Wednesday, July 30, 2008

Blogs as Jeopardy Category and more Blogs Meet TV Stuff

They may have done that before, have blogs as a category on Jeopardy, but this is the first time I've seen it (Yes, they've done it before). Tonight on Jeopardy, for its Tournament of Champions, the show had answers awaiting questions about a few high-profile megablogs like Blundits, On the Runway, and Freakonomics. Makes sense. Why should a contestant be expected to know about an obscure blog?

Perhaps I should write in and suggest they let BlogHer be the question to one of the answers one day.

The question (answer) for the Blundits clue was something like the name of this site, Blundits, is a combination of the word "blog" and "this word." The contestant who answered first said "What is punits?" That's not my typo there but what she really said, which was ruled wrong. She didn't pronounce the "d." Another contestant gave the right question, "What is pundits?"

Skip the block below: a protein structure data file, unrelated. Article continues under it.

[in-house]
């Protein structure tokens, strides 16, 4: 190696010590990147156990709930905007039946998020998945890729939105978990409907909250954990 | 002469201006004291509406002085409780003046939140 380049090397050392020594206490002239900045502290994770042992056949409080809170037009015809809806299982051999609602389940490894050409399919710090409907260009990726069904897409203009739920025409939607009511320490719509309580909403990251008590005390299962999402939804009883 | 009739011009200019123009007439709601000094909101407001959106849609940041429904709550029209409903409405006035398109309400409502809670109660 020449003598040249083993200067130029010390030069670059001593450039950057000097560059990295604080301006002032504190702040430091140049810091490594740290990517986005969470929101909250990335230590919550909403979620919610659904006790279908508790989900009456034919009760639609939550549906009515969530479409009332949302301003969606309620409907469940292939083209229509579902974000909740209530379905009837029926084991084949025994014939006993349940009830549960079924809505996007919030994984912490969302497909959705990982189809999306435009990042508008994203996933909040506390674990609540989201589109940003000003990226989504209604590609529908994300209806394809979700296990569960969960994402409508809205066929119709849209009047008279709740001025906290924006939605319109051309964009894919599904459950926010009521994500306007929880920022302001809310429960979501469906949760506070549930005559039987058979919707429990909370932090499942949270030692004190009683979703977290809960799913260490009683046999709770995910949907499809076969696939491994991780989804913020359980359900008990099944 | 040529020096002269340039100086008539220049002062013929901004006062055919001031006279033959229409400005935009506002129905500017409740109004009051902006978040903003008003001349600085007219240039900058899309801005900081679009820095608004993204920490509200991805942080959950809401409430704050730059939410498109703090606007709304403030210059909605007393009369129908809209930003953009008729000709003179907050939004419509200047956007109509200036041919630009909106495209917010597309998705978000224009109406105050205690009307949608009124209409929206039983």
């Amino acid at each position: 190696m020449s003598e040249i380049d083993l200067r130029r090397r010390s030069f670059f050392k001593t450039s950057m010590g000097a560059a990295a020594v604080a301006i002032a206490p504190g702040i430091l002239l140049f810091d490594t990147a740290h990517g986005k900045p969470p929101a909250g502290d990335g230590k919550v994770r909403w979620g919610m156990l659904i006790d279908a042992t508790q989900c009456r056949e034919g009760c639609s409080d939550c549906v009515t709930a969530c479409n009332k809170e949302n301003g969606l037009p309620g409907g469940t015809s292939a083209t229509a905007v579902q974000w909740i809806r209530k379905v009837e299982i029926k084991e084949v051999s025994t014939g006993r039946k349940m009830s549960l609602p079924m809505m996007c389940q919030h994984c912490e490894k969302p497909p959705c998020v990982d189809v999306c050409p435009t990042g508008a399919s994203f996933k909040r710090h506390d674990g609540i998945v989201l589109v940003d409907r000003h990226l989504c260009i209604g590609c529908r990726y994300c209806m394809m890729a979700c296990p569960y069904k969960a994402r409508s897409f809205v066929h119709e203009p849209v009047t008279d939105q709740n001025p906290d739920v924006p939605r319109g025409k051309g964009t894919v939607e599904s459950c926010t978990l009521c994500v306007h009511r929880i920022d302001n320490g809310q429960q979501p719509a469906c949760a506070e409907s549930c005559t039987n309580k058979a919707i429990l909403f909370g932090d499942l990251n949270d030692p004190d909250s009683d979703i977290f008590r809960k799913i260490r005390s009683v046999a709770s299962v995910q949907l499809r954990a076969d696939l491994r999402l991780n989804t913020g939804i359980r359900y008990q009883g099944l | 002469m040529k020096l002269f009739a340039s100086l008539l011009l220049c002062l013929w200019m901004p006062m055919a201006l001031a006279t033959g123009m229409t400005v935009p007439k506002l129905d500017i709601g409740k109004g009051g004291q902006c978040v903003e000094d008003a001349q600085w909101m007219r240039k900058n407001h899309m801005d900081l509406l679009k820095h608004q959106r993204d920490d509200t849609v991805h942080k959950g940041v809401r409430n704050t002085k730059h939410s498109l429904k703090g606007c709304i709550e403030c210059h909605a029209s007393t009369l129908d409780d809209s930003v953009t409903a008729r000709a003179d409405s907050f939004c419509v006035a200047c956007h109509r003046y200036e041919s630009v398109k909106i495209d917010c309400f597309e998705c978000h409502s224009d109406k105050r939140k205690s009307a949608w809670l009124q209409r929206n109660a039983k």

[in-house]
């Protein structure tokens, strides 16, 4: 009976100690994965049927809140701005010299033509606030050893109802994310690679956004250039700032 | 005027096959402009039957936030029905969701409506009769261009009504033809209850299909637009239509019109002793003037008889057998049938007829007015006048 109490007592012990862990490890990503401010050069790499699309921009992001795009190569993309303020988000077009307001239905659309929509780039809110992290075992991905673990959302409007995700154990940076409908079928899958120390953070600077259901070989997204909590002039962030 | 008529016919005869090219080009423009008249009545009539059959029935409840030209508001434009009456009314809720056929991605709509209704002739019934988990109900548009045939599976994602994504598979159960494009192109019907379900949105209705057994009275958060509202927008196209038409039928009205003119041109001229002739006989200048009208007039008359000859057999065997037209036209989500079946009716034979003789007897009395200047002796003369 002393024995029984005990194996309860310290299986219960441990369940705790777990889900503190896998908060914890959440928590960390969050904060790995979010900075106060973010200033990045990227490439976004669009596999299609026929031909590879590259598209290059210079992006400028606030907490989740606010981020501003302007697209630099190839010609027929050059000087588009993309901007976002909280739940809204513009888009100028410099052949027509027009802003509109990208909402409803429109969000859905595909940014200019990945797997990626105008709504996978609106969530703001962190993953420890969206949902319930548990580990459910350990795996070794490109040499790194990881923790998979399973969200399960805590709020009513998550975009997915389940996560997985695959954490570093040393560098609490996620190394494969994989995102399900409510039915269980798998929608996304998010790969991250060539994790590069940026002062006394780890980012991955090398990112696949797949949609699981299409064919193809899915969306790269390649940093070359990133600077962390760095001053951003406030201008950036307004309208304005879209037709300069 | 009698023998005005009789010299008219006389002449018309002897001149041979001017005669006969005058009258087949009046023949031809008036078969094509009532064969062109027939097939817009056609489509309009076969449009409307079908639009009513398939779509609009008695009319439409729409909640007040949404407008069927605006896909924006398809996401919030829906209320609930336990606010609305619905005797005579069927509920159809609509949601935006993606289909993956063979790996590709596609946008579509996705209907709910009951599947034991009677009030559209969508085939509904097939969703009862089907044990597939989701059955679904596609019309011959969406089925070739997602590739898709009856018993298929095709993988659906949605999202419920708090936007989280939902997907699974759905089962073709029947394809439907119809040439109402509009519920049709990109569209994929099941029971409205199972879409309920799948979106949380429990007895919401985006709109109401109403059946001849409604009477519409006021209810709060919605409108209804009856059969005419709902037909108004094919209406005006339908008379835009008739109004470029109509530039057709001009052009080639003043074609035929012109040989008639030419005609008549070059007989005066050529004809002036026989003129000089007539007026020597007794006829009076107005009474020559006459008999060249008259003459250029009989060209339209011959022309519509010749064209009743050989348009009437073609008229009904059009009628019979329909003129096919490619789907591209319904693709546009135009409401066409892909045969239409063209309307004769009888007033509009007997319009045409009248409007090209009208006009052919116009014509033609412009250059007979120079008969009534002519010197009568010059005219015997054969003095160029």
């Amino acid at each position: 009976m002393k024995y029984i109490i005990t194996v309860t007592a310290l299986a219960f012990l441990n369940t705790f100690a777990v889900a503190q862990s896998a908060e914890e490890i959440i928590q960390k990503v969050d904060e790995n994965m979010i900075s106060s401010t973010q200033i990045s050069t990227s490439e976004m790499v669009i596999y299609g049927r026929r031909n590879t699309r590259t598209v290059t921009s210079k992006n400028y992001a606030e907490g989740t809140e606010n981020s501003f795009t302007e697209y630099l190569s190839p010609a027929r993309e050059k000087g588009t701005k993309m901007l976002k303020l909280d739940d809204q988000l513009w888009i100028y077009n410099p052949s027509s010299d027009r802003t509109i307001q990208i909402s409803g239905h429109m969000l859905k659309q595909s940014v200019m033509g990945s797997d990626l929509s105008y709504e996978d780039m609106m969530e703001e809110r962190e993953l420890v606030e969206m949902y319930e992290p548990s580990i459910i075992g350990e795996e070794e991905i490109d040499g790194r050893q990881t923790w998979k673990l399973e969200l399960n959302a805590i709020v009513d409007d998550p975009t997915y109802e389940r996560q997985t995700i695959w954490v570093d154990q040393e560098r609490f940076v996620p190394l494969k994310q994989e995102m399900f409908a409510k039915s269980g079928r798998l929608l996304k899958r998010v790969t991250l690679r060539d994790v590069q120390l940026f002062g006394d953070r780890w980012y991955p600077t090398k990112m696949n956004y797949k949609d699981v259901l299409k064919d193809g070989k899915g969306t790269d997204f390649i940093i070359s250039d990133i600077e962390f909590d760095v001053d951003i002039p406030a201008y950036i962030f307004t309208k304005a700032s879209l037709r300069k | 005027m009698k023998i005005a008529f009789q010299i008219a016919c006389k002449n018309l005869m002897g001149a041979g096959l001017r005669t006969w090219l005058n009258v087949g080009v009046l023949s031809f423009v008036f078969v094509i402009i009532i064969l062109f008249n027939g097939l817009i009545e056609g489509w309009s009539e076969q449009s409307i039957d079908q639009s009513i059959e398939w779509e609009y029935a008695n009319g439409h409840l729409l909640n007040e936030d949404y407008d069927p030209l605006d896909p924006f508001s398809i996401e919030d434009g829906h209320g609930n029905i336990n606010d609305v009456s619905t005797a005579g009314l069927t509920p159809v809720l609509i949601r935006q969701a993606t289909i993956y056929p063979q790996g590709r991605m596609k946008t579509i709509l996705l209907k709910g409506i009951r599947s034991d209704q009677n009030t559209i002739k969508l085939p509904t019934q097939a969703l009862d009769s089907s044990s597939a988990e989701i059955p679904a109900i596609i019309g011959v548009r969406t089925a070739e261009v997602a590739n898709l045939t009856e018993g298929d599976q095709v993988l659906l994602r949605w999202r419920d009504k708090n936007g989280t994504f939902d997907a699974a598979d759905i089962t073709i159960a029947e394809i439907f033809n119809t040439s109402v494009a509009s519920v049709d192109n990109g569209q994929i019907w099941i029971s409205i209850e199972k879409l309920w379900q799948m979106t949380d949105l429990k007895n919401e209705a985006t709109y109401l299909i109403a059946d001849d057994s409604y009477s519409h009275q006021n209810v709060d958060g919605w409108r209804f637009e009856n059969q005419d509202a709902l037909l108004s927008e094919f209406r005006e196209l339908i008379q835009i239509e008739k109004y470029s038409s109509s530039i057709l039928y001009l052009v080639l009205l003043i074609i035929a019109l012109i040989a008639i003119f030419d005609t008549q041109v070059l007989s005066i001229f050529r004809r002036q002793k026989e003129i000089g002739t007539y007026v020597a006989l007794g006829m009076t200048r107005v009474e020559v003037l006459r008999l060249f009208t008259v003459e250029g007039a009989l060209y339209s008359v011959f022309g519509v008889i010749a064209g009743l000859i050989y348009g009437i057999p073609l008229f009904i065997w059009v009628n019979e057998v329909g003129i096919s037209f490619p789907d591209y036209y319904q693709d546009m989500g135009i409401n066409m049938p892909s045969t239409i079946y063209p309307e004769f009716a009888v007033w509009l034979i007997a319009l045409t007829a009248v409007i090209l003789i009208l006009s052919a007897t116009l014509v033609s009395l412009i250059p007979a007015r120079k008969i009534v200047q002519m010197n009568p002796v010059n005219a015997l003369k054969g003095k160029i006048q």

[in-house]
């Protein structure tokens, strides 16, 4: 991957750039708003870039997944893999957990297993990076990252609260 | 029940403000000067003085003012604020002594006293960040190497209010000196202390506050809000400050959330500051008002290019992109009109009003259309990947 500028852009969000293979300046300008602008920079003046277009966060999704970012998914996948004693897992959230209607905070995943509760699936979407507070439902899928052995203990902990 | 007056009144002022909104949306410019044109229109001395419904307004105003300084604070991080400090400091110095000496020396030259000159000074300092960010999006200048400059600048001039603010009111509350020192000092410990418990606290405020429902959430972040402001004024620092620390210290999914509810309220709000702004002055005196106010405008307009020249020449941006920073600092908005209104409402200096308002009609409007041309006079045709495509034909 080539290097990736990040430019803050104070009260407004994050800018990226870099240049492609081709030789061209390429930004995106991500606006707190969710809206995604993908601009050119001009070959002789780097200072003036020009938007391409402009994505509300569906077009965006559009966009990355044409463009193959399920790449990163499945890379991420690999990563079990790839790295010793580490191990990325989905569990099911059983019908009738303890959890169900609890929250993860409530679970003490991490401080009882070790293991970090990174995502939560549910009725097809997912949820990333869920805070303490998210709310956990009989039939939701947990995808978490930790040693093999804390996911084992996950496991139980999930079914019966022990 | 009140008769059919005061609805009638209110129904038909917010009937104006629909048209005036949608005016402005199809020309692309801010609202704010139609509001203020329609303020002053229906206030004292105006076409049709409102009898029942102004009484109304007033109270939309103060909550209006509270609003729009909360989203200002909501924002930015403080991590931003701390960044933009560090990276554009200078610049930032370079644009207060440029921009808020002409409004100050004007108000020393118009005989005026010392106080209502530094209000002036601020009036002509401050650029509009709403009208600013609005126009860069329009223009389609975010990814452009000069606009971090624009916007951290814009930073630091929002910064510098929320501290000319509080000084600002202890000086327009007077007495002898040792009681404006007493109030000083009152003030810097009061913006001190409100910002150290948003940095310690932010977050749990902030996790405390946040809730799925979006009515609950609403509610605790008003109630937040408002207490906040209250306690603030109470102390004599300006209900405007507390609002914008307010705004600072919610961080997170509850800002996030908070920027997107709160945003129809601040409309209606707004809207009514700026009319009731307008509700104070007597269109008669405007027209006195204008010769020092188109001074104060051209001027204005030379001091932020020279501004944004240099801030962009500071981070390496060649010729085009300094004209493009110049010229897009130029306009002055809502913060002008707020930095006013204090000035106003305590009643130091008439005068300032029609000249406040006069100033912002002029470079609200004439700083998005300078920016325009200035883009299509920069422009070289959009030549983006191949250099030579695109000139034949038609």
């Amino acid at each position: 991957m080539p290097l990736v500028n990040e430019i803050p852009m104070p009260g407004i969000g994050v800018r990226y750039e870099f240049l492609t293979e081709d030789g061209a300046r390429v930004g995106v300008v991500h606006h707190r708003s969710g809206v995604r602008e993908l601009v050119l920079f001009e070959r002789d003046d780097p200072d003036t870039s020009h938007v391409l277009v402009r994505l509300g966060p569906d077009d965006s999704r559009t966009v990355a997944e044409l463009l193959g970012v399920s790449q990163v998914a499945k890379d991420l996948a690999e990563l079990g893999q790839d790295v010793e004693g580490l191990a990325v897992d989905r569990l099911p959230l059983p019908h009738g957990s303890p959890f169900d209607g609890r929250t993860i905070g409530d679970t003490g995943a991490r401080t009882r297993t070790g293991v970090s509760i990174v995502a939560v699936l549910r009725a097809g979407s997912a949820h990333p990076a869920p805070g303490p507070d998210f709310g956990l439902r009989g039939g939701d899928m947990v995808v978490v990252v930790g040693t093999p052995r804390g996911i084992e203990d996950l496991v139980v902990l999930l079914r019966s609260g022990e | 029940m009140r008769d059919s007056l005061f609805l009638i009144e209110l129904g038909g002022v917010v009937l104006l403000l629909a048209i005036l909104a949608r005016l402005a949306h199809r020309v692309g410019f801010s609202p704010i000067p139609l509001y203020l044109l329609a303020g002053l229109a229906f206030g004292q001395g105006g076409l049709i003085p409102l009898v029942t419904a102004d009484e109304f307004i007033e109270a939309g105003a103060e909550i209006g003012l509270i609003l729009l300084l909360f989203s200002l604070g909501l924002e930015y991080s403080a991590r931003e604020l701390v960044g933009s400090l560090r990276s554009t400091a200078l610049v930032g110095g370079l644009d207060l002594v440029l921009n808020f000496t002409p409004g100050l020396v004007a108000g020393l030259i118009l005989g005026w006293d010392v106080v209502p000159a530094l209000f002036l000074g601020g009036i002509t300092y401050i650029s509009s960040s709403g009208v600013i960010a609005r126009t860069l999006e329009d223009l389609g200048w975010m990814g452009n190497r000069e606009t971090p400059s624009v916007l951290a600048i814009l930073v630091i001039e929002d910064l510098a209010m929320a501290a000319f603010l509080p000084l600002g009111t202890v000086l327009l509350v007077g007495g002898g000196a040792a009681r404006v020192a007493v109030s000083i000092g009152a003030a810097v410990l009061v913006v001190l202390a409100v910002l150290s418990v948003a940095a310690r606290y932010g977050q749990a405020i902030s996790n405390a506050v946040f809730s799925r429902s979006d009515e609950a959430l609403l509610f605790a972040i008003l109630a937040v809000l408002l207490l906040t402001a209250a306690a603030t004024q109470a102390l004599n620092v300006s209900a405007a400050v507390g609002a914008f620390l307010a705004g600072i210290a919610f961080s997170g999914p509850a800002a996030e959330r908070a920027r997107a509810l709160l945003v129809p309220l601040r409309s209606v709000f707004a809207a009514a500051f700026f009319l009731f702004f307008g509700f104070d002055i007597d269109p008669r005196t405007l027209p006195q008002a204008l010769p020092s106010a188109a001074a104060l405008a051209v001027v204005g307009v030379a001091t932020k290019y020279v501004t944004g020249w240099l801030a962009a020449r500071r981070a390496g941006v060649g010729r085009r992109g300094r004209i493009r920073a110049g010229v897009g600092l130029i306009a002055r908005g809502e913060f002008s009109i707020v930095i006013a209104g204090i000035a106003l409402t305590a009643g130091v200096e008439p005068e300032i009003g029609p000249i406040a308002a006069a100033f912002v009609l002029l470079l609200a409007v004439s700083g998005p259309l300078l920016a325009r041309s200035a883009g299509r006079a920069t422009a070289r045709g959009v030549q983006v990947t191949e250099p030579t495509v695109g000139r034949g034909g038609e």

Does this mean that blogging has become more mainstream, that folks who frequent Internet sites are no longer considered isolated geeks or freaks?

Last night on America's Got Talent, the reality show featured contestants from MySpace. The most touching story of the evening was the story of mother, Holly Stone, who at 19 put a daughter up for adoption but found the girl, grown now, through MySpace.

The funniest moment of the evening for me was the Ozzy Osbourne impersonator Randy Hanson. Sharon Osbourne suggested he pull down his pants so she could determine whether he was actually the real Ozzy, her husband. Hanson was galaxies better than the last Osbourne impersonator that auditioned for that show. I'm happy to report that the Internet contestants weren't any worse than the other contestants the show attracts.

These Tapping Dads from California also performed and moved to the next round. And the previous week, I think, a warehouse worker and father, Xavier Lewis aka XL, the singer, also made it to next round. Guess, we can't count him as coming from MySpace.

Increasingly blogs are popping up in television shows, and bloggers are also showing up more as pundits on television news casts. I know I saw blogging figure prominently on one episode of the now-canceled Notes from the Underbelly. CSI: NY also had an episode featuring a Second Life-related murder.


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